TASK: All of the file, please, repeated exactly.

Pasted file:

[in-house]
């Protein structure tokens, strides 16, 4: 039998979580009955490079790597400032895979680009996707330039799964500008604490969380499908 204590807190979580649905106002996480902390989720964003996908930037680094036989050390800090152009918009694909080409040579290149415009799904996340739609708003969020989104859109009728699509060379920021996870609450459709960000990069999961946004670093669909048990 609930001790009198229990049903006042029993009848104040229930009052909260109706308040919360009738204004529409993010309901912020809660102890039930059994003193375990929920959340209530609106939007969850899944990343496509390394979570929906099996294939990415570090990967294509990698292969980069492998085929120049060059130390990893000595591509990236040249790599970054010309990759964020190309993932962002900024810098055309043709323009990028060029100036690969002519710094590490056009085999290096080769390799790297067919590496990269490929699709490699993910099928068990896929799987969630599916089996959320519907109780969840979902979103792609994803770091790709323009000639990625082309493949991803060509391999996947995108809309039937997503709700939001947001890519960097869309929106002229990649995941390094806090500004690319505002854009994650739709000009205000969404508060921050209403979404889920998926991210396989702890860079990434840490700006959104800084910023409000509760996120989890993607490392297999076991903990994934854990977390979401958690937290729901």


[in-house]
């Protein structure tokens, strides 16, 4: 039998979580009955490079790597400032895979680009996707330039799964500008604490969380499908 204590807190979580649905106002996480902390989720964003996908930037680094036989050390800090152009918009694909080409040579290149415009799904996340739609708003969020989104859109009728699509060379920021996870609450459709960000990069999961946004670093669909048990 609930001790009198229990049903006042029993009848104040229930009052909260109706308040919360009738204004529409993010309901912020809660102890039930059994003193375990929920959340209530609106939007969850899944990343496509390394979570929906099996294939990415570090990967294509990698292969980069492998085929120049060059130390990893000595591509990236040249790599970054010309990759964020190309993932962002900024810098055309043709323009990028060029100036690969002519710094590490056009085999290096080769390799790297067919590496990269490929699709490699993910099928068990896929799987969630599916089996959320519907109780969840979902979103792609994803770091790709323009000639990625082309493949991803060509391999996947995108809309039937997503709700939001947001890519960097869309929106002229990649995941390094806090500004690319505002854009994650739709000009205000969404508060921050209403979404889920998926991210396989702890860079990434840490700006959104800084910023409000509760996120989890993607490392297999076991903990994934854990977390979401958690937290729901």